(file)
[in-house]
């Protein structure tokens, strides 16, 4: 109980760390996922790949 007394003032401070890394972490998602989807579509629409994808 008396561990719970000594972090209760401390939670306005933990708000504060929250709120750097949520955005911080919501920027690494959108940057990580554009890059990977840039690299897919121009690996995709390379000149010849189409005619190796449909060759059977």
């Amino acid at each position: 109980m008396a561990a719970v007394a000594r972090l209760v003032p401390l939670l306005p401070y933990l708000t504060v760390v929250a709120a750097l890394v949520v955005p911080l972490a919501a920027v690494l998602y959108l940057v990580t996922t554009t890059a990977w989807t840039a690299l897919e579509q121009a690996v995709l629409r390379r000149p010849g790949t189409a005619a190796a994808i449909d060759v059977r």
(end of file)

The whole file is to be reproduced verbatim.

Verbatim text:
[in-house]
């Protein structure tokens, strides 16, 4: 109980760390996922790949 007394003032401070890394972490998602989807579509629409994808 008396561990719970000594972090209760401390939670306005933990708000504060929250709120750097949520955005911080919501920027690494959108940057990580554009890059990977840039690299897919121009690996995709390379000149010849189409005619190796449909060759059977």
């Amino acid at each position: 109980m008396a561990a719970v007394a000594r972090l209760v003032p401390l939670l306005p401070y933990l708000t504060v760390v929250a709120a750097l890394v949520v955005p911080l972490a919501a920027v690494l998602y959108l940057v990580t996922t554009t890059a990977w989807t840039a690299l897919e579509q121009a690996v995709l629409r390379r000149p010849g790949t189409a005619a190796a994808i449909d060759v059977r």